Rep. Matt Gaetz (R-Fla.) lashed out Wednesday at a parent of one of the victims of last year’s mass shooting in Parkland, Florida, in an attempt to eject him from the U.S. House chambers for speaking out of turn.
Gaetz drew complaints from the audience as he tried to argue that violence caused by undocumented immigrants is worse than the toll of gun violence in the United States (guns killed 40,000 people last year, compared with one rough estimate of 400 homicides attributed to illegal immigrants). Gaetz said that funding a border wall would help curb both problems. He was speaking at a hearing on House Resolution 8, which would require a background check for every firearm sale.
“I hope that we’ll deal with all the drivers of violence,” he said. “The greatest driver of violence — in the circumstances that I indicated — was not the firearm. It’s the fact that we have an immigration system that allows people to come here violently …”
He was cut off by shouts and grumbles from the audience, but one voice in particular rose above the rest: That of Manuel Oliver, father of Joaquin Oliver, who was killed at Marjory Stoneman Douglas High School on Feb. 14, 2018. He sat next to Fred Guttenberg, whose daughter Jaime was also killed in the shooting, as they aired their displeasure at Gaetz’s comments.
“Manny stood up and said, ‘That’s a lie. That’s not true,’ and I yelled out that our children were killed by an American male,” Guttenberg told HuffPost. “Mr. Gaetz didn’t care for the truth and made an inquiry to see if we could be kicked out.”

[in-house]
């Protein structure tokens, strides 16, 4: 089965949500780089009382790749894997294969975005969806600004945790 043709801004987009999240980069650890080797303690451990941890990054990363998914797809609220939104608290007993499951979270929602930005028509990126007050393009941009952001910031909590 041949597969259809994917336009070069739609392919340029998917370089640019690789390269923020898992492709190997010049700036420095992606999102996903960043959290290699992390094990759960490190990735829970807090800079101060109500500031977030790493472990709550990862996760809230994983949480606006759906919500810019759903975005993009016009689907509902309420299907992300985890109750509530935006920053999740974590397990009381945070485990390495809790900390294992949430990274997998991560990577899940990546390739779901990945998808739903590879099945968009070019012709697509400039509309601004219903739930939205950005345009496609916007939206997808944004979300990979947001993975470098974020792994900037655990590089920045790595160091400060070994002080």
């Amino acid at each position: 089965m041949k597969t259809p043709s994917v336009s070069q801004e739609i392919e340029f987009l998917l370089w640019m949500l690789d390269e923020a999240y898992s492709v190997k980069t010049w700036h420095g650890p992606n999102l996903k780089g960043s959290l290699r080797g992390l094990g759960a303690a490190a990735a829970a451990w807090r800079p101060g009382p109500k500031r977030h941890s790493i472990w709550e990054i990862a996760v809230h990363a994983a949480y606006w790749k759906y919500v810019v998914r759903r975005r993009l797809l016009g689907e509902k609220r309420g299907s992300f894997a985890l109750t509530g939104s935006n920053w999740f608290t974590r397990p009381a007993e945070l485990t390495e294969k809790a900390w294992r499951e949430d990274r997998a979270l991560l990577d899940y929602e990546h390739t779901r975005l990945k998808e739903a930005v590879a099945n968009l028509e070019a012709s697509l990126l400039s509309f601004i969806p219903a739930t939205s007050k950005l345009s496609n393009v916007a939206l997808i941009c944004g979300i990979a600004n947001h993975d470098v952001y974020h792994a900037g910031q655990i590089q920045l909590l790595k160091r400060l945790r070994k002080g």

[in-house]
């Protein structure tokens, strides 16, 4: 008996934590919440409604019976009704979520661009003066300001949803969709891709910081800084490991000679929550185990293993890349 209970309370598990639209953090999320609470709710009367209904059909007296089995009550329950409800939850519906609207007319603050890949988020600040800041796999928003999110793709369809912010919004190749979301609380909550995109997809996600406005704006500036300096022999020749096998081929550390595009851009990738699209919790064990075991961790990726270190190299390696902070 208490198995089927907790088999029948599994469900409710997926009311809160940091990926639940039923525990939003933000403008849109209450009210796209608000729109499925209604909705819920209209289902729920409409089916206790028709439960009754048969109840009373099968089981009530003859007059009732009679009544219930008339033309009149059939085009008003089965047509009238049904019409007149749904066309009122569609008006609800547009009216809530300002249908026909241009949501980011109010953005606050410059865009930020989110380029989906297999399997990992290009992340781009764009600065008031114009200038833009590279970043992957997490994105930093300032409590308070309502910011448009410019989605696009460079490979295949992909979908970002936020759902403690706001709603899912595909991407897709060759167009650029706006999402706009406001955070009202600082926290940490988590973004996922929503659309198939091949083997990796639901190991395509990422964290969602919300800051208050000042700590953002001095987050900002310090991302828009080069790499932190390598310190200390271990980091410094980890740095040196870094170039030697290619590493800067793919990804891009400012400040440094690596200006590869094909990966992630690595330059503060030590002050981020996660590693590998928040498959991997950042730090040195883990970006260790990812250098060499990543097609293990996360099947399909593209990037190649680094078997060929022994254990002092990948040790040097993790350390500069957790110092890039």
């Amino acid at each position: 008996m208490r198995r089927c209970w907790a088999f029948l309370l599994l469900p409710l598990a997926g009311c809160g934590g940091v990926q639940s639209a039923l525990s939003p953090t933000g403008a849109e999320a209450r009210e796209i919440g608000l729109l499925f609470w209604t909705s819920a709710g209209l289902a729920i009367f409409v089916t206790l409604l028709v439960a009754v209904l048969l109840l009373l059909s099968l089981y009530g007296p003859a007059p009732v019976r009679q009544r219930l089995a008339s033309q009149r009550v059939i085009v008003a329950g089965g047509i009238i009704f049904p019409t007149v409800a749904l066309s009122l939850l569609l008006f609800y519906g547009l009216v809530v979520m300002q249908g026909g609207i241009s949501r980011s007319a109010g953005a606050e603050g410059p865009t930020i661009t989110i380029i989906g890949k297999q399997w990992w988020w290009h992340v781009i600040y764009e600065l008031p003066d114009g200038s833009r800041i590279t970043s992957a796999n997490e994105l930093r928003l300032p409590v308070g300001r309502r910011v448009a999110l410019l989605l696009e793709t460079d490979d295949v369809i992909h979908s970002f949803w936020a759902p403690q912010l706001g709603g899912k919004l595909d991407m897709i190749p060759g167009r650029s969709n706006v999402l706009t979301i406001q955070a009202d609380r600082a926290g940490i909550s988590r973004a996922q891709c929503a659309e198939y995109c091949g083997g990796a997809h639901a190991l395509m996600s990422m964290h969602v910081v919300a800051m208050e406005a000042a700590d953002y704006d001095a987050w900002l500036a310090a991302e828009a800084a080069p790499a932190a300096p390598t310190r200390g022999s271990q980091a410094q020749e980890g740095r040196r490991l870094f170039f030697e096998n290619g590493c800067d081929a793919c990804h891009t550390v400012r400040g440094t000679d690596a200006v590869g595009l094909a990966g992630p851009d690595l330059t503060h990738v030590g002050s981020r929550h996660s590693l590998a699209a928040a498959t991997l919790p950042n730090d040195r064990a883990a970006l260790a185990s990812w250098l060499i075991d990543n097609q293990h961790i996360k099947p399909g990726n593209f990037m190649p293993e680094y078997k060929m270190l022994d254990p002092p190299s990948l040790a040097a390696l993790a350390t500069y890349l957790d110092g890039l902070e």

In a fit of frustration, Gaetz pointed his finger directly at Oliver as he inquired whether House Judiciary Chair Jarrold Nadler (D-N.Y.) could eject him from the hearing.
“I’d observe that that was three interruptions from the same individual,” said Gaetz, who received $2,500 in donations related to the National Rifle Association in the 2018 election cycle, according to Open Secrets.
Guttenberg told HuffPost that Gaetz knew exactly who he was talking to ― that several in the audience were currently grappling with the upcoming anniversary of the loss of their children to gun violence in Parkland.
“I found what he did, to treat what happened to our families that way, it’s disgusting, despicable and vile,” Guttenberg said. “But I’m actually thrilled Mr. Gaetz acted like Mr. Gaetz. I think it was wonderful for the American people to see who he is as a person.”
He added: “This is the kind of behavior that got us to where we are — where 40k per year are dying from guns.”
Gaetz ― who was condemned last year for inviting a Holocaust denier and white nationalist to the State of the Union address ― doubled down on Twitter, saying that anyone worried about gun violence should “join us to #BuildTheWall.”